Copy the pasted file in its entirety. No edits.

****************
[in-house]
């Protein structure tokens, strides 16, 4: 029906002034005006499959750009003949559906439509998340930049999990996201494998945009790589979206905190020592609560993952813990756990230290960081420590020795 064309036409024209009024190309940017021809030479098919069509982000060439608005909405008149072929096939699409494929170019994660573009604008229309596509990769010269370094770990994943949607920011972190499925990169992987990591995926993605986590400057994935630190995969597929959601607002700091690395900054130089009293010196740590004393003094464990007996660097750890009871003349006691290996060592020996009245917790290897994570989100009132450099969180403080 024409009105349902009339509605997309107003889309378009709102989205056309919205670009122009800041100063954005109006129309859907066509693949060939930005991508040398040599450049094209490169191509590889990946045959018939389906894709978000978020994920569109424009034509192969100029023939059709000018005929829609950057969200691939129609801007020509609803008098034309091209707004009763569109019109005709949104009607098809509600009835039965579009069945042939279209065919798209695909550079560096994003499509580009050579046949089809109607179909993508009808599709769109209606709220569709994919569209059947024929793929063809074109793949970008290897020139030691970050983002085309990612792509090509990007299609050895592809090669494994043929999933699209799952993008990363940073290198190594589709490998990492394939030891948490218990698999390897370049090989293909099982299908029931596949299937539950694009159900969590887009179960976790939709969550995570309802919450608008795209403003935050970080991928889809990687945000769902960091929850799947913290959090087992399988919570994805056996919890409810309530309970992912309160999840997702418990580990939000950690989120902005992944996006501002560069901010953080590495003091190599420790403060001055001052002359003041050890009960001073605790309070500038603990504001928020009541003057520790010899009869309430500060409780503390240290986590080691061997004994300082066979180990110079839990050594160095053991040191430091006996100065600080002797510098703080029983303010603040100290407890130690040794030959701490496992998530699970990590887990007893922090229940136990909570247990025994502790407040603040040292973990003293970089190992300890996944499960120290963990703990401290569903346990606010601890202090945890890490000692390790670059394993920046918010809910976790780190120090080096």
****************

[in-house]
């Protein structure tokens, strides 16, 4: 029906002034005006499959750009003949559906439509998340930049999990996201494998945009790589979206905190020592609560993952813990756990230290960081420590020795 064309036409024209009024190309940017021809030479098919069509982000060439608005909405008149072929096939699409494929170019994660573009604008229309596509990769010269370094770990994943949607920011972190499925990169992987990591995926993605986590400057994935630190995969597929959601607002700091690395900054130089009293010196740590004393003094464990007996660097750890009871003349006691290996060592020996009245917790290897994570989100009132450099969180403080 024409009105349902009339509605997309107003889309378009709102989205056309919205670009122009800041100063954005109006129309859907066509693949060939930005991508040398040599450049094209490169191509590889990946045959018939389906894709978000978020994920569109424009034509192969100029023939059709000018005929829609950057969200691939129609801007020509609803008098034309091209707004009763569109019109005709949104009607098809509600009835039965579009069945042939279209065919798209695909550079560096994003499509580009050579046949089809109607179909993508009808599709769109209606709220569709994919569209059947024929793929063809074109793949970008290897020139030691970050983002085309990612792509090509990007299609050895592809090669494994043929999933699209799952993008990363940073290198190594589709490998990492394939030891948490218990698999390897370049090989293909099982299908029931596949299937539950694009159900969590887009179960976790939709969550995570309802919450608008795209403003935050970080991928889809990687945000769902960091929850799947913290959090087992399988919570994805056996919890409810309530309970992912309160999840997702418990580990939000950690989120902005992944996006501002560069901010953080590495003091190599420790403060001055001052002359003041050890009960001073605790309070500038603990504001928020009541003057520790010899009869309430500060409780503390240290986590080691061997004994300082066979180990110079839990050594160095053991040191430091006996100065600080002797510098703080029983303010603040100290407890130690040794030959701490496992998530699970990590887990007893922090229940136990909570247990025994502790407040603040040292973990003293970089190992300890996944499960120290963990703990401290569903346990606010601890202090945890890490000692390790670059394993920046918010809910976790780190120090080096």